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Disclosing to DSS

Students have the responsibility for self-disclosing their disability and providing appropriate documentation in order to receive reasonable accommodations.


Disability documentation provides evidence that the student has a disability that is recognized by the ADA. It is recommended for incoming freshman who have had an IEP or 504 plan in high school to obtain updated evaluations before graduation. The DSS office reserves the right to request clarification and/or further documentation of disability and functional limitations as may be needed to evaluate a student request for accommodations.

Intake process

All new DSS students will have a personal intake sessions with the Disability Support Services Coordinator. This session helps the DSS professional to gauge the students' needs and figure out a plan to best accommodate those needs. During this session, the student will learn how accommodations are provided by Saint Martin's and learn what their role in the accommodation process will be.


All medical and disability information shared by students is confidential and protected under FERPA. If this information is to be shared with parents or others outside Saint Martin's University, a DSS "release of information" has to be signed by the student.


Students with disabilities must provide professional documentation to the DSS Office as part of the accommodation process. As a general rule all documentation should be:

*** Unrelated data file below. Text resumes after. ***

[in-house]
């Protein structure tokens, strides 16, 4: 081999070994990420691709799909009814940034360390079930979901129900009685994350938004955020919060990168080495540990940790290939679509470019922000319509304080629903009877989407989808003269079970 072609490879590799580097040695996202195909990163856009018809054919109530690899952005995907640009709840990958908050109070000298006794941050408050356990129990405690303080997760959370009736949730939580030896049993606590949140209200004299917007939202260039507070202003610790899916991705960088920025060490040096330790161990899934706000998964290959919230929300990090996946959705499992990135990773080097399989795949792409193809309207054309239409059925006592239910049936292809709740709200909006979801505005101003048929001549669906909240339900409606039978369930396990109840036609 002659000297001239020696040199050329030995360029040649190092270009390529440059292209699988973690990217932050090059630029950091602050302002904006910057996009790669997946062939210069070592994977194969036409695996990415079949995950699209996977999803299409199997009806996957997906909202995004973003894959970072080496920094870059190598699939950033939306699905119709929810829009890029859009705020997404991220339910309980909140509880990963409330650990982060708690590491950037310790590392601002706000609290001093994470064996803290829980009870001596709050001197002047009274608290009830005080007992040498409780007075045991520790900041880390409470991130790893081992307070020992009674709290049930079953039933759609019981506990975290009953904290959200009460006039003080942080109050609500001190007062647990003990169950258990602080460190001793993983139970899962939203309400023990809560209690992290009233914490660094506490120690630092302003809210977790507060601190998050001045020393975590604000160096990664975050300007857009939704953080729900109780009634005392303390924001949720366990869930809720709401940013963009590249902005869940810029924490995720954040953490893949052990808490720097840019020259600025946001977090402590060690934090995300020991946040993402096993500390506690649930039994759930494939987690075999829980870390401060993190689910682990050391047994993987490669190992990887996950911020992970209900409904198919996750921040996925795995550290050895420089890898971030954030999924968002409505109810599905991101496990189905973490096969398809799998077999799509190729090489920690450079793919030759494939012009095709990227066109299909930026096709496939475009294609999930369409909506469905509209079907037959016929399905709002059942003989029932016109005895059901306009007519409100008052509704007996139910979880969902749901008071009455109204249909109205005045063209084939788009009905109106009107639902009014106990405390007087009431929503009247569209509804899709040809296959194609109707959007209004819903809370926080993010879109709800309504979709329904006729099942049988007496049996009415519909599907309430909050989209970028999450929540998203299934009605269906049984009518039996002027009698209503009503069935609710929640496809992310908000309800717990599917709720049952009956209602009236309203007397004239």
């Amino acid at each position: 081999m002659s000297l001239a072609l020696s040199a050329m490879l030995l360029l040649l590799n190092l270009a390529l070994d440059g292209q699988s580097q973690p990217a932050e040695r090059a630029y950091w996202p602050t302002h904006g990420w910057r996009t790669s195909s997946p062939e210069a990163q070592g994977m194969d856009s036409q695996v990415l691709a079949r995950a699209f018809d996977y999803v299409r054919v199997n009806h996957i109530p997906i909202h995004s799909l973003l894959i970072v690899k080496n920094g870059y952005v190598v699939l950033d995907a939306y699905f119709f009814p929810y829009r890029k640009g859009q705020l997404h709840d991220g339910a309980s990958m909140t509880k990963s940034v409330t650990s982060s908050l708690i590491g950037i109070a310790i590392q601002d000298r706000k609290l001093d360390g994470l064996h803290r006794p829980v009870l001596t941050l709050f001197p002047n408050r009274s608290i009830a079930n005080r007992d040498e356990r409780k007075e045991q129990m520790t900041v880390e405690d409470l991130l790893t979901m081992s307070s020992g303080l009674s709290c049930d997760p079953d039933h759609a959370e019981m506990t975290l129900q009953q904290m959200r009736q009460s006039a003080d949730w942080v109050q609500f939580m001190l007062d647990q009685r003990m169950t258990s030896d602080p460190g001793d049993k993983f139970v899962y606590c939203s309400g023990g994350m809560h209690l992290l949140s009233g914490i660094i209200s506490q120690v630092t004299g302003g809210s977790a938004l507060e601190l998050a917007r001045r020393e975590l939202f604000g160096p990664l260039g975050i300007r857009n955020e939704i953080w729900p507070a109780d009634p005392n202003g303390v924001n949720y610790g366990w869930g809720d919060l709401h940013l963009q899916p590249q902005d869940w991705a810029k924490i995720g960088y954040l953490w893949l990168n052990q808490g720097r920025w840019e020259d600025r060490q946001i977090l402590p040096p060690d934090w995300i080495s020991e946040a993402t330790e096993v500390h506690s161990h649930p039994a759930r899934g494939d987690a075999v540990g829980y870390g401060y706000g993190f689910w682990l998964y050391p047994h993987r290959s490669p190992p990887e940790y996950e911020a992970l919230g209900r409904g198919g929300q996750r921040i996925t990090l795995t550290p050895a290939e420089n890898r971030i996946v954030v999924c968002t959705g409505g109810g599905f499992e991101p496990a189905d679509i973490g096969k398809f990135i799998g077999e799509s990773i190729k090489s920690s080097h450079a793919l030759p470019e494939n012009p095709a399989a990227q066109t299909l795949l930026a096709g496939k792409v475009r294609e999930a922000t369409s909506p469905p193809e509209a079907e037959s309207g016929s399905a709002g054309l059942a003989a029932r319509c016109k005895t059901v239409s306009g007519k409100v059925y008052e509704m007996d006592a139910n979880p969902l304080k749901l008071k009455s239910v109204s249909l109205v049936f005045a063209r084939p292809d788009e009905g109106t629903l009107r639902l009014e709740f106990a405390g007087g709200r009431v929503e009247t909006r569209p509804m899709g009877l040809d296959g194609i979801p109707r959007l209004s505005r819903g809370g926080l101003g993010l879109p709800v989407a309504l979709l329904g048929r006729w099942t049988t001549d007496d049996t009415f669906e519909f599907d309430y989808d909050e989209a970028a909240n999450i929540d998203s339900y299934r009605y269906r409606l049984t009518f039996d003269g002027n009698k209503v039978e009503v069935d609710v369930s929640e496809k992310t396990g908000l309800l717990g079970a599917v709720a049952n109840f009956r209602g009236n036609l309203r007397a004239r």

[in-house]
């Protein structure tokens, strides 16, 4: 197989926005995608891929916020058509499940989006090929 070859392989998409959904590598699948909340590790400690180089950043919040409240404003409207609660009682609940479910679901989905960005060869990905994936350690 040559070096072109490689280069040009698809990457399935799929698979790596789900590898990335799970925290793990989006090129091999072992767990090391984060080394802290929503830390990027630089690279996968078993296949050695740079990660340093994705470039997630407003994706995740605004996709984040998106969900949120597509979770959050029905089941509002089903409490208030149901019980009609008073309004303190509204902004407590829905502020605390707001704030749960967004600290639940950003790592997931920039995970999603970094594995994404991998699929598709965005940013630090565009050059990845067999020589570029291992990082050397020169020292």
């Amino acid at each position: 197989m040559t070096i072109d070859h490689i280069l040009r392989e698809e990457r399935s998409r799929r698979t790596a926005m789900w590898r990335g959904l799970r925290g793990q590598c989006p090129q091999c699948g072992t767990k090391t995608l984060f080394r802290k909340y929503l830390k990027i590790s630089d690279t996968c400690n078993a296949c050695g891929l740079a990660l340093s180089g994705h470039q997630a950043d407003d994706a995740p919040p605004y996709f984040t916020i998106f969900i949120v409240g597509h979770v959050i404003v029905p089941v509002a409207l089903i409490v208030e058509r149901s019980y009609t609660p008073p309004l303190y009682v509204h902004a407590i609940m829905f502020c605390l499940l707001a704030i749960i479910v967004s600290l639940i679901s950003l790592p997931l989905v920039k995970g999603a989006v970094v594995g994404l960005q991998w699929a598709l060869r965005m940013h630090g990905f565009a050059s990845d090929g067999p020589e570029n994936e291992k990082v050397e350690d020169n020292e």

1. Current - The documentation describes the condition and is less than three years old.
  2. Credible - The evaluation is written by a medical/psychological or other professional clinician. The document is typed and signed.
  3. Clear - The report clearly states the diagnosis. For example "the client has generalized anxiety disorder," rather than "client has anxiety symptoms."
  4. Conclusive - Includes a summary that makes suggestions and recommendations for accommodations.


Check out the online resources below and visit the center for handouts on skills, topics and more!

An accommodation is an adjustment in the learning environment to provide equal opportunity for academic or physical accessibility. 

The DSS coordinator uses the student’s disability documentation as the core basis for determining what accommodations a student may receive. Each student's individual needs and challenges are also considered when making this determination. Accommodations from high school may or may not be transferable to higher education.

At the beginning of each term faculty receive accommodation letters from the DSS coordinator. The letters of recommendation state that state that the student should be an active part of the accommodation process.

DSS students who are eligible to receive testing accommodations may have their exams proctored in The Center as one of their accommodations. Examples of exam accommodations include students who need extended testing time, testing in a distraction reduced environment, or computer assisted testing. Students who arrange their testing with the DSS office need to do the following:

  1. Schedule your exam with DSS front desk staff or email or call 360-438-4569. You will need to know when you need to take the exam, the instructor’s name and the course number of the class.